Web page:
Inside the numbers

Patrick Gibbons

"Lies, damned lies and statistics," was the rejoinder by University of Nevada, Las Vegas President Neal Smastrek on KUNV-FM when confronted with unflattering data regarding UNLV spotlighted in a recent study by researchers from the University of Arkansas Department of Education Reform.

The report, titled "Administrative Bloat at American Universities: The Real Reason for High Costs in Higher Education" found that between 1993 and 2007 UNLV increased its contingent of administrators and bureaucratic personnel per 100 students by 90 percent, while cutting the number of instructors by 6.6 percent.

Growing administrative bloat and misplaced priorities is a nationwide trend. "Universities employ more people and spend more money to educate each student even as those universities increase their enrollment," write the authors, led by University of Arkansas Department of Education Reform Chairman Jay P. Greene.

But the misspending of scarce resources on administrative bloat isn't the only problem. New spending priorities, like transportation and health care, now threaten revenues dedicated to education.

According to the National Association of State Budget Officers, higher education spending as a percentage of state budgets is stagnant or falling nationwide. In Nevada, Medicaid has already become the second biggest expenditure item in the state's budget (12.1 percent) and will likely continue to grow thanks to the passage of ObamaCare earlier this year. Higher education places third (10.1 percent).

Given the recession, universities across the nation face declining revenues. However, claims by Nevada higher education of 30 to 50 percent budget cuts overstate the magnitude of the economies. Indeed, this is where Mark Twain's phrase of "lies, damned lies and statistics" is more appropriate.

One way to mislead the public is to cite general-fund appropriations while ignoring other sources of revenue — including tuition, fees and federal funds (such as the American Recovery and Reinvestment Act). Or to calculate from a baseline budget which includes imaginary spending increases never actually realized. Or to add up multiple years of cuts as a percentage of one budgetary year.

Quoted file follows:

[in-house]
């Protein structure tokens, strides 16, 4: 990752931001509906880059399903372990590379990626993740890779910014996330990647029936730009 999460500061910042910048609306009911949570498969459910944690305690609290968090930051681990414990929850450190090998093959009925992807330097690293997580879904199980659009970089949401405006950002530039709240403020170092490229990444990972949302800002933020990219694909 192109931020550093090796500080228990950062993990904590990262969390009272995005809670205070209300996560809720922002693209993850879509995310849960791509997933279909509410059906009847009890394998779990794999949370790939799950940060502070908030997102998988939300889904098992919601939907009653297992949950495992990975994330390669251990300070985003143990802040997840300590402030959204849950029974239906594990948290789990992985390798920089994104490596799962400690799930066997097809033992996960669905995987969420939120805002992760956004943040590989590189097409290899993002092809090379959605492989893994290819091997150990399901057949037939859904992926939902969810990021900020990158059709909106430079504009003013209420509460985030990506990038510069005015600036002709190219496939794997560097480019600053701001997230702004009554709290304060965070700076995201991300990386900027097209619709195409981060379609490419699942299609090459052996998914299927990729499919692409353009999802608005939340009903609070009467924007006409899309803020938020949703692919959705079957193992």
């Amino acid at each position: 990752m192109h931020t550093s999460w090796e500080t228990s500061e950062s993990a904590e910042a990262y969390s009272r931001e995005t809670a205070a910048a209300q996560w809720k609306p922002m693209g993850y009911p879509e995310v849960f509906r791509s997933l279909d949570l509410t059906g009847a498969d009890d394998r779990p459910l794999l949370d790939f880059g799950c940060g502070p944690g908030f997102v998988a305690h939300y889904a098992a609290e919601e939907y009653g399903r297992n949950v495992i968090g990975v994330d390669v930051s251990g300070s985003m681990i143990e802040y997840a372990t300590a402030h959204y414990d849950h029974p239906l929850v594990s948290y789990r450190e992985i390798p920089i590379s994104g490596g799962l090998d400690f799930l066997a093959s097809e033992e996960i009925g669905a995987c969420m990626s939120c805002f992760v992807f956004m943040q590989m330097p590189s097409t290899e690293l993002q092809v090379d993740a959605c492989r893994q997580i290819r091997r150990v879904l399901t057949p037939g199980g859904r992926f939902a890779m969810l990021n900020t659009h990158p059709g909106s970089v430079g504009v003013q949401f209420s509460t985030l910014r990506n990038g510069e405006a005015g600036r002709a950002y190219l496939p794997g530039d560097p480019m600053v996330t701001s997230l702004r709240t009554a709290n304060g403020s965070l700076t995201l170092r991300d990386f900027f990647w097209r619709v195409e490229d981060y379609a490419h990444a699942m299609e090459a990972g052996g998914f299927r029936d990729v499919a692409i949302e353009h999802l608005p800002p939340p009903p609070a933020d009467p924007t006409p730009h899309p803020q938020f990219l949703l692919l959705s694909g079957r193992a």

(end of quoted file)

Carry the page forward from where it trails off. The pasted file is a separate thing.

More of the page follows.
In a public meeting earlier this month, Smastrek rolled all three techniques into one calculation. He claimed UNLV lost "$50 million and about 27 percent of [the] budget since 2007." However, the "$50 million" and "27 percent" figures were generated, UNLV acknowledged when asked, by adding up multiple years of budget cuts and then taking that as a percentage of the state general-fund appropriations of just one year (2007).

Isn't this like rolling three years of personal deductions into one on your income tax return and then seeking to apply them against one year's salary? Wouldn't that kind of math get the IRS coming come down on you with interest and penalty charges? 

University Regent Ron Knecht argues that public officials in higher education and elsewhere need to be more candid with their numbers. "If we aren't accurate, if we over-claim, or if we inflate the magnitude of actual cuts by referencing past ‘budget' numbers instead of actual expenditures, as some have been known to do," he said, "then our claims will be debunked and we will lose credibility."

Moreover, given the public-record, available-upon-request status of budget information, loss of credibility from such antics is assured.

According to figures from the Nevada Legislative Counsel Bureau, less FY09 and special-session budget cuts, the state's university system saw an inflation-adjusted expenditure decline of 10.2 percent following the 07-09 biennium. UNR's legislatively approved expenditures declined 11.9 percent, while UNLV's declined 7.1 percent.

These budget cuts are much smaller than often advertised. They are smaller still in proportion, considering the record-high appropriations they were made against. Between 1993 and 2007, UNLV's inflation-adjusted spending increased 140 percent while spending at UNR increased 69 percent. Additionally, figures from the National Association of State Budget Officers show another 31 percent increase in higher-ed spending between 2007 and 2008.

After decades of increasing revenue, Nevada's universities are facing a tougher time than they're used to. But this new reality doesn't justify them overstating the magnitude of the budget cuts. Nor does it automatically entitle them to other Nevadans' hard-earned money.

With abundant information and new technologies available, and in the midst of a severe and ongoing recession, Nevada's universities can no longer conduct business as usual. They must learn to live within their means and address the administrative bloat, the mission creep and the luxurious student amenities that have created unsustainably large budgets.

This means streamlining their budgets and focusing the attention back on their primary mission: education and research — not simply jobs for adults or resort-style living for students.

Patrick R. Gibbons is an education policy analyst at the Nevada Policy Research Institute. For more information visit